RI has launched a global campaign called ‘Included at Work’ with the objective of doubling the number of disabled people in work in the next decade. In 20 years, it aims to have reached full inclusion, although Fletcher admitted that this was a “very tough target”.

Persuading employers there are jobs for disabled people and that they can contribute to the business is just part of the problem, according to Fletcher.

“Disabled people are twice as likely not to have a qualification as able-bodied people, so that is a barrier. Our education system can’t be right in terms of getting them ready for work,” he said.

Fletcher also thinks there is an issue with the medical profession being too ready to sign disabled people off work. “We need to get the medical profession to use work as part of their rehabilitation,” he said.

“When somebody slips into the routine of staying at home and not working, it actually makes it worse, not better. It’s better for people to be socially integrated and at work.”

Fletcher is in favour of the government’s planned reforms of incapacity benefit and welfare.

“The process of getting people from welfare into work is absolutely the right thing to do, providing it’s done right,” he said. “If we’re positive about it and say disabled people can make a difference at work, then they will go to work. If they feel it’s tokenism, then they won’t.”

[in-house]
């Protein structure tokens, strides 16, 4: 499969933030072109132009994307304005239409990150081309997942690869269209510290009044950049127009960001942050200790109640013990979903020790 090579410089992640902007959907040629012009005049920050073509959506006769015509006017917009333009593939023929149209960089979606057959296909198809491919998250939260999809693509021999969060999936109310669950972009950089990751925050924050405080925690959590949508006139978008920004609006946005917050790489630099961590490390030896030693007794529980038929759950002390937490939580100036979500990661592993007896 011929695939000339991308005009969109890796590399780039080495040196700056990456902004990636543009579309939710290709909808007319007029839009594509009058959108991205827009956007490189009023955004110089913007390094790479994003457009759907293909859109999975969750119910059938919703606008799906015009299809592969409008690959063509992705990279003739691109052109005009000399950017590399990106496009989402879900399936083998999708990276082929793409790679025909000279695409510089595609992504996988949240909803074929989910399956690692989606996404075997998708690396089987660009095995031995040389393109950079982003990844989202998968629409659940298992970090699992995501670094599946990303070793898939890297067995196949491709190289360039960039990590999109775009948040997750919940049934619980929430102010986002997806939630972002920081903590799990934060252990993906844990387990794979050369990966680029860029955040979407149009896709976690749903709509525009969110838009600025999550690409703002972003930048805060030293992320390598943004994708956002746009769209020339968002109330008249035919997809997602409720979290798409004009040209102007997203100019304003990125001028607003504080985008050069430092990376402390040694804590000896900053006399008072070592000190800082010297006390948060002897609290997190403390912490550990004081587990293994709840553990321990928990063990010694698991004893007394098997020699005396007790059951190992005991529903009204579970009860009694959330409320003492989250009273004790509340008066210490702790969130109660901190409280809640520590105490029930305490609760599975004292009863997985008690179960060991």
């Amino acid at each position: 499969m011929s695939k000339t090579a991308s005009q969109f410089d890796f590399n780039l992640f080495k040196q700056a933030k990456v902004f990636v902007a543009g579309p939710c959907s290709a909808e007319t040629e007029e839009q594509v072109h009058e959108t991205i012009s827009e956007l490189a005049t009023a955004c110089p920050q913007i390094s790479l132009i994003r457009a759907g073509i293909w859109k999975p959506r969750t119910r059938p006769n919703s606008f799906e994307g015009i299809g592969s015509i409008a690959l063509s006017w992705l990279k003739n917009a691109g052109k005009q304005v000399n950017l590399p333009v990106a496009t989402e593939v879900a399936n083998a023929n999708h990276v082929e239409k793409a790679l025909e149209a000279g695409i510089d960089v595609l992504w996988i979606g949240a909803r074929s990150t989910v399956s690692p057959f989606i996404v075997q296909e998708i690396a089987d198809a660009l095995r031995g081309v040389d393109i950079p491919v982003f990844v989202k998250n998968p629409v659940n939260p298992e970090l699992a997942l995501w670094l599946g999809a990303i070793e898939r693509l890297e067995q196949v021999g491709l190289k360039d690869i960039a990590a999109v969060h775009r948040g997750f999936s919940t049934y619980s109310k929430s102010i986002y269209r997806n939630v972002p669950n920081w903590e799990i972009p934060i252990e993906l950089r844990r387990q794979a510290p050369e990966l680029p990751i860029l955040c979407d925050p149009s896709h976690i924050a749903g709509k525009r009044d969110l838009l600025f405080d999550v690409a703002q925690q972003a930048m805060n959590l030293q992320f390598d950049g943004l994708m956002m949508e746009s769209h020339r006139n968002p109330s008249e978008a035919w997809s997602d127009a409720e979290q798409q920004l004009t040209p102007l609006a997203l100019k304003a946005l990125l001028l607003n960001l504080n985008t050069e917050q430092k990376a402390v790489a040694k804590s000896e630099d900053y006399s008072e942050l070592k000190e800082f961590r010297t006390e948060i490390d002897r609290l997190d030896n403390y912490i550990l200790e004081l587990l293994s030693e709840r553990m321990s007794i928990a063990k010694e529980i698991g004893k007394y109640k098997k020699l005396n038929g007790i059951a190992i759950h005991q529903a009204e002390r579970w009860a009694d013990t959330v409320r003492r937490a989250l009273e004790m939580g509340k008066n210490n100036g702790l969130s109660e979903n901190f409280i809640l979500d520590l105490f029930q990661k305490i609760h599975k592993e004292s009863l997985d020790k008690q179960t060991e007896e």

Fletcher said employers and those in HR should adopt a partnership approach to working with the disabled community as, ultimately, everyone will benefit.

And the dispute between Gate Gourmet and the T&G at Heathrow airport highlights how important it is for HR practitioners dealing with trade unions to build partnerships rather than set out to beat them.

“It’s certainly not management’s prerogative to always be right,” said Fletcher. “I’ve seen some awful management decisions over the years, so I think it’s good for a union to challenge [management].

“If an organisation is prepared to listen to those views, it will make good progress. If it is not, then it will run into problems.”

Brothers in arms…

Tony Ayres, head of personnel at the Amicus union, was formerly HR director at the Highways Agency. He firmly believes that only by working in partnership can the unions and business drive through change. But he admits it has been a difficult ride.

Is it a case of gamekeeper turned poacher?

“I would like to think that the opportunity to work directly with trade unions has worked both ways – I feel I’ve helped initiate some broader ideas and styles while at the same time acquiring a greater appreciation of what people justifiably look for from the employer.”

How important is it to have a professionally run union?

“As trade unions have moved to embrace management techniques and styles which have not always been easy for traditionalists to accept, the need for professional support to develop them has grown. Also, as employers themselves become more sophisticated in trying to get what they want, the professional input into union strategies becomes increasingly important.”

How do you see your role?

“First, there is obviously an emphasis on providing advice and the HR support mechanisms to underpin the union’s objectives. I also see HR providing an internal consultancy service, particularly given the more proactive approach by unions to dealing with change management.”